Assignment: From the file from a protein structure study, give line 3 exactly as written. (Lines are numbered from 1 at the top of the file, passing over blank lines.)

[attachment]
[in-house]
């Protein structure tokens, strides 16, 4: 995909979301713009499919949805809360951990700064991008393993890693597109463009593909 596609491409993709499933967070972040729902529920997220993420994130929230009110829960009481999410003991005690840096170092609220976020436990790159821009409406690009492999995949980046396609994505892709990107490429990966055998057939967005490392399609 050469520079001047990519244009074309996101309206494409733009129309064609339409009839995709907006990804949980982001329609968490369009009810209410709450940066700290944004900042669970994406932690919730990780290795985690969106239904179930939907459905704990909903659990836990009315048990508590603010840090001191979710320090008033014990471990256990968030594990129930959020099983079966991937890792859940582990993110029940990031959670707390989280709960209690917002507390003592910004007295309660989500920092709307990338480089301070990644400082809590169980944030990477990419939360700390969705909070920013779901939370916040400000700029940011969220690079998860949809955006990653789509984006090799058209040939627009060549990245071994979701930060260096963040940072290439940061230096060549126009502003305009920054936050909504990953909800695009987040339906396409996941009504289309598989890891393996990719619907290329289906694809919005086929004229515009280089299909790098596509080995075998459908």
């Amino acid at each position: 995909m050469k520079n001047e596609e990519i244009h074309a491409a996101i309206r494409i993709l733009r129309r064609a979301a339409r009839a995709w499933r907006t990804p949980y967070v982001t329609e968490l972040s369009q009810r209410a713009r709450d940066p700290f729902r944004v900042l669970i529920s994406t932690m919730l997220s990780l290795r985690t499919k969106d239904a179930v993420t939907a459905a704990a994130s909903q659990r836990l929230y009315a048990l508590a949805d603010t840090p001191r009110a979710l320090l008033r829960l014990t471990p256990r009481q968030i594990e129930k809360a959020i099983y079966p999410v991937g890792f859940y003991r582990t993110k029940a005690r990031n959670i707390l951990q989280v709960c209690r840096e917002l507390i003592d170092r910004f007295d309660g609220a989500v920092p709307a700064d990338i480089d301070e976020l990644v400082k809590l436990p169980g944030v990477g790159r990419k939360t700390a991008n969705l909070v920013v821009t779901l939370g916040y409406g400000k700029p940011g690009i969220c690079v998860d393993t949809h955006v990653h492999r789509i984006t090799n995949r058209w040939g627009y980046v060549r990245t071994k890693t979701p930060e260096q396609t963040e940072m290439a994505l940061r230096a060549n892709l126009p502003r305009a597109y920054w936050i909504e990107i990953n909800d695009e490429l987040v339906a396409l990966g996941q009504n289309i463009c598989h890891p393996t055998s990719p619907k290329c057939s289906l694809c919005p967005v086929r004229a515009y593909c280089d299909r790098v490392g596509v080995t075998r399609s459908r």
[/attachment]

């Amino acid at each position: 995909m050469k520079n001047e596609e990519i244009h074309a491409a996101i309206r494409i993709l733009r129309r064609a979301a339409r009839a995709w499933r907006t990804p949980y967070v982001t329609e968490l972040s369009q009810r209410a713009r709450d940066p700290f729902r944004v900042l669970i529920s994406t932690m919730l997220s990780l290795r985690t499919k969106d239904a179930v993420t939907a459905a704990a994130s909903q659990r836990l929230y009315a048990l508590a949805d603010t840090p001191r009110a979710l320090l008033r829960l014990t471990p256990r009481q968030i594990e129930k809360a959020i099983y079966p999410v991937g890792f859940y003991r582990t993110k029940a005690r990031n959670i707390l951990q989280v709960c209690r840096e917002l507390i003592d170092r910004f007295d309660g609220a989500v920092p709307a700064d990338i480089d301070e976020l990644v400082k809590l436990p169980g944030v990477g790159r990419k939360t700390a991008n969705l909070v920013v821009t779901l939370g916040y409406g400000k700029p940011g690009i969220c690079v998860d393993t949809h955006v990653h492999r789509i984006t090799n995949r058209w040939g627009y980046v060549r990245t071994k890693t979701p930060e260096q396609t963040e940072m290439a994505l940061r230096a060549n892709l126009p502003r305009a597109y920054w936050i909504e990107i990953n909800d695009e490429l987040v339906a396409l990966g996941q009504n289309i463009c598989h890891p393996t055998s990719p619907k290329c057939s289906l694809c919005p967005v086929r004229a515009y593909c280089d299909r790098v490392g596509v080995t075998r399609s459908r």